Today, we’ll be visiting a much more peaceful, pleasant location on the Lost World World Tour. Unlike almost all of the previous locations, this might be a place where people would actually like to go. Yes, it’s time to spend some time dithering in Dinotopia, featured in the 1993 illustrated book by James Gurney.
Dinotopia is a hidden island located somewhere in the Pacific (maybe?), which is inhabited by both intelligent dinosaurs, prehistoric beasts and the survivors of shipwrecks from countless cultures and civilizations. Because of this, the world of Dinotopia is a hodgepodge of almost every civilization mixed together — along with the saurians themselves. The dinosaurs here talk (with their own roaring, hissing language) and work together with the human inhabitants to live and prosper. Highlights include the Venice-like Waterfall City and the Quetzalcoatlus-packed Canyon City. Dinotopia has pretty much every kind of environment (and every kind of prehistoric creature) you can imagine. It’s dinosaurs are pretty well-behaved. Even the tyrannosaurs will leave you alone — provided you give them gifts of tasty fish.
Unlike the behemoth Jurassic Park, Dinotopia hasn’t expanded into a vast multimedia empire. There are three fantastically illustrated books by James Gurney, a pop-up book, some other books for adults and young adults, and a miniseries. I remember enjoying all of them when I was fairly young. Do they hold up? Well, Gurney’s illustrations at least are never going to get old. They’ve got a sort of photo-realism to them and the pictures of assorted dinosaurs in fantastic costumes (or serving as nannies) are both majestic and adorably hilarious. For a dinosaur-loving kid, you can’t do much better.
The first Dinotopia book came out when I was a young fan of all things dinosaur. I have many fond memories of sitting next to my father and looking over the pictures as he read to me. I thought it was the coolest thing ever and would often wander around creating my own Dinotopia stories in my head. Yeah, I was a pretty weird kid… However, I didn’t remember anything of the book’s actual story. I went back and looked it over for this blog post and found some interesting things.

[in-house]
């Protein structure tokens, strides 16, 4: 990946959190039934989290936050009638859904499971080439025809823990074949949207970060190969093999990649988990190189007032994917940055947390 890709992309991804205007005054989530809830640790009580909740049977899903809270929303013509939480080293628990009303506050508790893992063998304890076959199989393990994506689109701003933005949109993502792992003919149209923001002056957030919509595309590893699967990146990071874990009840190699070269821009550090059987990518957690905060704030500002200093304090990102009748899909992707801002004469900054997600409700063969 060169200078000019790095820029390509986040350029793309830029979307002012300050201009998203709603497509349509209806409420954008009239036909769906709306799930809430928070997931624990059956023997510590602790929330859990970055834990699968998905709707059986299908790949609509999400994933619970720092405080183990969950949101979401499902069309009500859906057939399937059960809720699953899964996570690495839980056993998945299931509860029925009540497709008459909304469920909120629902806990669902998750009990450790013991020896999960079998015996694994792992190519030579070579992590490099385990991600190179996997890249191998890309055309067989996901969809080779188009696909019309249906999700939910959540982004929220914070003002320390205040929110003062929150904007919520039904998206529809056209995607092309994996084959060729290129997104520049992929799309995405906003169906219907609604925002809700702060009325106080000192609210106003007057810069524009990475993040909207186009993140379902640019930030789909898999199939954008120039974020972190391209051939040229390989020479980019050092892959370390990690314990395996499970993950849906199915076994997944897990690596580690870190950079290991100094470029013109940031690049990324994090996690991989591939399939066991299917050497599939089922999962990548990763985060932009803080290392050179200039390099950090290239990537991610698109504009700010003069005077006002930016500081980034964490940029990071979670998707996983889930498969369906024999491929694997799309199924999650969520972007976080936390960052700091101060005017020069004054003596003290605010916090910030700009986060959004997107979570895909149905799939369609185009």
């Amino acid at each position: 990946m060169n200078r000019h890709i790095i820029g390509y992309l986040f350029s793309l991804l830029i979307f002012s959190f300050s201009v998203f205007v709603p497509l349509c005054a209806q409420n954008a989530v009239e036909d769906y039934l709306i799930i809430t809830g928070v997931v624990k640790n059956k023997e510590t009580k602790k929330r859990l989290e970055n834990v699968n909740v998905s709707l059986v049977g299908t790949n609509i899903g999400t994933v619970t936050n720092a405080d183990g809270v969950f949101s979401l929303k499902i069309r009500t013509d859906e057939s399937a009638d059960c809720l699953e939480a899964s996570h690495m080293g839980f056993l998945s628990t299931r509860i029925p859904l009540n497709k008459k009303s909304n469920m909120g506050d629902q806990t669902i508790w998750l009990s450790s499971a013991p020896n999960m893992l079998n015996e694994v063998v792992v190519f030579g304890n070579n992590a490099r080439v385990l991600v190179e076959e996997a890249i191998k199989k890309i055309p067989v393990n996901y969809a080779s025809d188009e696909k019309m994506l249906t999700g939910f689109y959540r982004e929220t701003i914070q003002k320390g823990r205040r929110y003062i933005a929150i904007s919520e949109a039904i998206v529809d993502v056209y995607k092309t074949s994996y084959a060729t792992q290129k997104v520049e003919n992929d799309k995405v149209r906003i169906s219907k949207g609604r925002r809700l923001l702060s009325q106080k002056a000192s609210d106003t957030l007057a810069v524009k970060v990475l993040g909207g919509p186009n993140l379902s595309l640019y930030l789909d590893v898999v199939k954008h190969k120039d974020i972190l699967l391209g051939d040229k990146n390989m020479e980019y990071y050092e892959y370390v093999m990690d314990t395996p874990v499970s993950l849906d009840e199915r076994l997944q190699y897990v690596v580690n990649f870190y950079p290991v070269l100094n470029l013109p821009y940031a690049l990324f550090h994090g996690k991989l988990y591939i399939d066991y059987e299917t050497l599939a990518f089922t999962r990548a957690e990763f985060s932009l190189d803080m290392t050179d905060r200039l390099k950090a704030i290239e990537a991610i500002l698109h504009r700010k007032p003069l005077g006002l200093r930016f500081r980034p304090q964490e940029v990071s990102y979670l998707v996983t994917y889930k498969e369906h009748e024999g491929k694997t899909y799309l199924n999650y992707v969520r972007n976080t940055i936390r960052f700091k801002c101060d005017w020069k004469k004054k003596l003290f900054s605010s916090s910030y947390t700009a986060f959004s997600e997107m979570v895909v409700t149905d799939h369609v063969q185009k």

First off, Dinotopia ( despite the name literally meaning ‘terrible place) is a pure utopia. There’s no money, no crime and no feuds between dinosaurs and people. The narrative of the main books follows two Victorian Era shipwreck survivors, a father and son, who wash up on Dinotopia. I think having them crash in 1862 was an important decision as Dinotopia seems to be everything the Victorian Age is not. There’s some technology (with some very cool gliding airships) but no smoke-belching factories with child laborers. There’s no American Civil War with its endless slaughter. There’s no capitalism and frenzied Industrial Age quest for profits. There’s no racism (or speciesm, if that’s a thing). It’s a bit like the ideal of steampunk — an ideal world through counter-factual technology, but with dinosaurs instead of steam.
It may seem a little hard to set a story in a utopia and Dinotopia’s narrative is indeed relatively conflict-free. I guess that makes it a little boring for adult readers — but the sheer imagination contained within the illustrations makes up for that. Dinotopia is the Lost World as a pure fantasy land, even more so than Edgar Rice Burrough’s Pellucidar. It’s a place that can’t exist at all in our world. For that reason alone, it’s a place worth visiting.